It has long been known that the properties of materials are crucially dependent on the arrangement of the atoms that make up the material. For example, atoms that are further apart will tend to vibrate more slowly and propagate sound waves more slowly. Now, researchers from Brookhaven National Laboratory have used Sector 30 at the Advanced Photon Source (APS) to discover “topological” vibrations in iron silicide (FeSi). These topological vibration arise from a special symmetrical arrangement of the atoms in FeSi and endow the atomic vibrations with novel properties such as the potential to transmit sound waves along the edge of the materials without scattering and dissipation. Looking to the future one might envisage using these modes to transfer energy or information within technological devices.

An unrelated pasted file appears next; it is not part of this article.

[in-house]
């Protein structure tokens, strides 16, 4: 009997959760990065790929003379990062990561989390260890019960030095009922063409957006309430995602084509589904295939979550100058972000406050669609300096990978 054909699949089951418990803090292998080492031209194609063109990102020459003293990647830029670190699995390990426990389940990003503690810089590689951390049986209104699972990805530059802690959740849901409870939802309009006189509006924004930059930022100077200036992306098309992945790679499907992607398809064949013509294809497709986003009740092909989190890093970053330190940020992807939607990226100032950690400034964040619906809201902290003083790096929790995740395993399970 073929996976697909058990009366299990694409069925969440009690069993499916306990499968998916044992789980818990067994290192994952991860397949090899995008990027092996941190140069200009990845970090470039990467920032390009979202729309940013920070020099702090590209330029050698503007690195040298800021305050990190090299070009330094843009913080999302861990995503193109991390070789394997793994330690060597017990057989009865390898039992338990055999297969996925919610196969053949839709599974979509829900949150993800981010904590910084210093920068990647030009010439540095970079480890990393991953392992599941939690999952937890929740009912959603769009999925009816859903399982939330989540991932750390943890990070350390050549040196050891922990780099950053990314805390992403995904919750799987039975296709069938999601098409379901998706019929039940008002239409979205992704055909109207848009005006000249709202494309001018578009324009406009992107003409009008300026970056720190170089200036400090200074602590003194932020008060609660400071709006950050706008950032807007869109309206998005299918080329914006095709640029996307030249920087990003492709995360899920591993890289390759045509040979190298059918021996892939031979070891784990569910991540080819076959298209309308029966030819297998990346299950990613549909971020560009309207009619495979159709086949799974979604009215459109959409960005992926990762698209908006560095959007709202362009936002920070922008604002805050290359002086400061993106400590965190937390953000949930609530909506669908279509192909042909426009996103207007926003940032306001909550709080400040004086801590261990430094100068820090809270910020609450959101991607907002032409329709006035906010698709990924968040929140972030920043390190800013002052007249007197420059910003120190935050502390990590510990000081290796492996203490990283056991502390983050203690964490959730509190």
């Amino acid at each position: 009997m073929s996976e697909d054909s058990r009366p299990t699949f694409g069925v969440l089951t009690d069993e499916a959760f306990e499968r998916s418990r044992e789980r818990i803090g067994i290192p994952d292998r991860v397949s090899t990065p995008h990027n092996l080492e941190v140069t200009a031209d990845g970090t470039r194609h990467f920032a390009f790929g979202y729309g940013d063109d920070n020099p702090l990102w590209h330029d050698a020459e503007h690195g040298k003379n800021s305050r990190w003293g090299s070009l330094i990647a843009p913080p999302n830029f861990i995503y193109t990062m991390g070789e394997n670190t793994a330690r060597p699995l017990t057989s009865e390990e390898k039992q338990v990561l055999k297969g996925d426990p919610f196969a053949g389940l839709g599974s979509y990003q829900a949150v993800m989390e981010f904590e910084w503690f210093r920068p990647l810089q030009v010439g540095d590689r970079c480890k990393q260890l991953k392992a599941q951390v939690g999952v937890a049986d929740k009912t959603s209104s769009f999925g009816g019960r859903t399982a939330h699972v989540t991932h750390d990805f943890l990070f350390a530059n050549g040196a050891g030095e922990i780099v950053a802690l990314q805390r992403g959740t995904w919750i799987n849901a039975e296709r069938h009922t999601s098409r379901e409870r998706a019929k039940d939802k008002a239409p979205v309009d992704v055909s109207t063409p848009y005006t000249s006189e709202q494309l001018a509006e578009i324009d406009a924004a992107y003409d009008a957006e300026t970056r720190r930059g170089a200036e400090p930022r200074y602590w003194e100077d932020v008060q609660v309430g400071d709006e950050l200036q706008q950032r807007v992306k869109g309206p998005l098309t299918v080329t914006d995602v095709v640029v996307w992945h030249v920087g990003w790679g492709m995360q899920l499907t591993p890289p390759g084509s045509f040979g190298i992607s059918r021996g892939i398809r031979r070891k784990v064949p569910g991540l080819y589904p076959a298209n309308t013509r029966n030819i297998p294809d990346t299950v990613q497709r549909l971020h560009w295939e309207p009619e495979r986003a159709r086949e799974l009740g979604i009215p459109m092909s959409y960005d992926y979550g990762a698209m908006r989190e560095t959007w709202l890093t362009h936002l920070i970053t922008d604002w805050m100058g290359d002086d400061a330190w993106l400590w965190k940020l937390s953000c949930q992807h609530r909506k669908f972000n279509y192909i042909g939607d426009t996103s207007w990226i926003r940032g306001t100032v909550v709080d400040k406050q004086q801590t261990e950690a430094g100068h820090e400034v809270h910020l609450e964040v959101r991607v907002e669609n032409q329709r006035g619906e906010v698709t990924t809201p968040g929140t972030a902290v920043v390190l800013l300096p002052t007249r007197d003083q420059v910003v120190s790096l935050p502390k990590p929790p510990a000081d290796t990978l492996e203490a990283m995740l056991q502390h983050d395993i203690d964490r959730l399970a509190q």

In quantum mechanics, atomic motions in crystals are described in terms of vibrational modes called phonons. Similar to electrons moving in metals, phonons can also propagate through materials. The detailed properties of these excitations determine many of the thermal, mechanical and electronic properties of the material. In 2017, part of the current collaborative team from the Chinese Academy of Science, theoretically predicted the existence of the topological phonons in transition metal monosilicides. As shown inthese topological phonons are formed by two Dirac-cones with different slopes and are protected by symmetry. Since the mathematical description of each Dirac-cone is intimately related to the famous Weyl-equation that was originally proposed in high-energy physics, these topological phonons are consequently called double-Weyl excitations.